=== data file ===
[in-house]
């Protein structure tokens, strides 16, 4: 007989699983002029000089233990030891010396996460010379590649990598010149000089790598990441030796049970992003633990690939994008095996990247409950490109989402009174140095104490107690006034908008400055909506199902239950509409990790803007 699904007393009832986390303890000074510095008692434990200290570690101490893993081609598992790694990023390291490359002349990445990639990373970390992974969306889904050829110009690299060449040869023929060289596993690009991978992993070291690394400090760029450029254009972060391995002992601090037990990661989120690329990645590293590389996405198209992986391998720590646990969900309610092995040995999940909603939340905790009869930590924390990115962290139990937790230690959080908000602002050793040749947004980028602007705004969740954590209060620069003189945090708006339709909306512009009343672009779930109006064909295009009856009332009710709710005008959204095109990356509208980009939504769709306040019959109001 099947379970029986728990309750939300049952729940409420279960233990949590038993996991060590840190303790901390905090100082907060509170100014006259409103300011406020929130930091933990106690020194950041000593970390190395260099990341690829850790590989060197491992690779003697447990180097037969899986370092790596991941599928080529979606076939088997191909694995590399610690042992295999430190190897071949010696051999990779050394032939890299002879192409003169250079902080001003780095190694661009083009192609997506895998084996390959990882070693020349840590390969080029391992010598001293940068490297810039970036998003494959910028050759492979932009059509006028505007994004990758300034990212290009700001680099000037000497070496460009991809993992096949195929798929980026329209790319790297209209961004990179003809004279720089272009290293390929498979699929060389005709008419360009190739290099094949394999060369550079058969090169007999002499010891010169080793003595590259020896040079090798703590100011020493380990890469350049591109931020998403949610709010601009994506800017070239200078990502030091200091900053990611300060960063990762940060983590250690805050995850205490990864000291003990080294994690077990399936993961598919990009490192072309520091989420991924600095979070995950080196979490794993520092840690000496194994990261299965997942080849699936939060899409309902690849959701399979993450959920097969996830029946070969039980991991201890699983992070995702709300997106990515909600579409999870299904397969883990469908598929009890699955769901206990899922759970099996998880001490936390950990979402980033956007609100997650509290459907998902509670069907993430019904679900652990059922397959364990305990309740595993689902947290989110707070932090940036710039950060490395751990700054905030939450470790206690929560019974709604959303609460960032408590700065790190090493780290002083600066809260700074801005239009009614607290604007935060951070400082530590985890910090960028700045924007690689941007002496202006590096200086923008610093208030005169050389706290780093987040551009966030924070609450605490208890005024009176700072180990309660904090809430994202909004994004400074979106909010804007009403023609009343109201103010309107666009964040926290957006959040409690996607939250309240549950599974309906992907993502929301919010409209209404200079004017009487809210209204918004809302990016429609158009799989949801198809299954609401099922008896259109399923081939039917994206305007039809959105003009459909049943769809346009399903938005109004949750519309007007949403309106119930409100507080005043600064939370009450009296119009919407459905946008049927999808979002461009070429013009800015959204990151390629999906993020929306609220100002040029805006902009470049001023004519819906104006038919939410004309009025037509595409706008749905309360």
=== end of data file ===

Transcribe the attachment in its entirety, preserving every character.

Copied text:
[in-house]
């Protein structure tokens, strides 16, 4: 007989699983002029000089233990030891010396996460010379590649990598010149000089790598990441030796049970992003633990690939994008095996990247409950490109989402009174140095104490107690006034908008400055909506199902239950509409990790803007 699904007393009832986390303890000074510095008692434990200290570690101490893993081609598992790694990023390291490359002349990445990639990373970390992974969306889904050829110009690299060449040869023929060289596993690009991978992993070291690394400090760029450029254009972060391995002992601090037990990661989120690329990645590293590389996405198209992986391998720590646990969900309610092995040995999940909603939340905790009869930590924390990115962290139990937790230690959080908000602002050793040749947004980028602007705004969740954590209060620069003189945090708006339709909306512009009343672009779930109006064909295009009856009332009710709710005008959204095109990356509208980009939504769709306040019959109001 099947379970029986728990309750939300049952729940409420279960233990949590038993996991060590840190303790901390905090100082907060509170100014006259409103300011406020929130930091933990106690020194950041000593970390190395260099990341690829850790590989060197491992690779003697447990180097037969899986370092790596991941599928080529979606076939088997191909694995590399610690042992295999430190190897071949010696051999990779050394032939890299002879192409003169250079902080001003780095190694661009083009192609997506895998084996390959990882070693020349840590390969080029391992010598001293940068490297810039970036998003494959910028050759492979932009059509006028505007994004990758300034990212290009700001680099000037000497070496460009991809993992096949195929798929980026329209790319790297209209961004990179003809004279720089272009290293390929498979699929060389005709008419360009190739290099094949394999060369550079058969090169007999002499010891010169080793003595590259020896040079090798703590100011020493380990890469350049591109931020998403949610709010601009994506800017070239200078990502030091200091900053990611300060960063990762940060983590250690805050995850205490990864000291003990080294994690077990399936993961598919990009490192072309520091989420991924600095979070995950080196979490794993520092840690000496194994990261299965997942080849699936939060899409309902690849959701399979993450959920097969996830029946070969039980991991201890699983992070995702709300997106990515909600579409999870299904397969883990469908598929009890699955769901206990899922759970099996998880001490936390950990979402980033956007609100997650509290459907998902509670069907993430019904679900652990059922397959364990305990309740595993689902947290989110707070932090940036710039950060490395751990700054905030939450470790206690929560019974709604959303609460960032408590700065790190090493780290002083600066809260700074801005239009009614607290604007935060951070400082530590985890910090960028700045924007690689941007002496202006590096200086923008610093208030005169050389706290780093987040551009966030924070609450605490208890005024009176700072180990309660904090809430994202909004994004400074979106909010804007009403023609009343109201103010309107666009964040926290957006959040409690996607939250309240549950599974309906992907993502929301919010409209209404200079004017009487809210209204918004809302990016429609158009799989949801198809299954609401099922008896259109399923081939039917994206305007039809959105003009459909049943769809346009399903938005109004949750519309007007949403309106119930409100507080005043600064939370009450009296119009919407459905946008049927999808979002461009070429013009800015959204990151390629999906993020929306609220100002040029805006902009470049001023004519819906104006038919939410004309009025037509595409706008749905309360």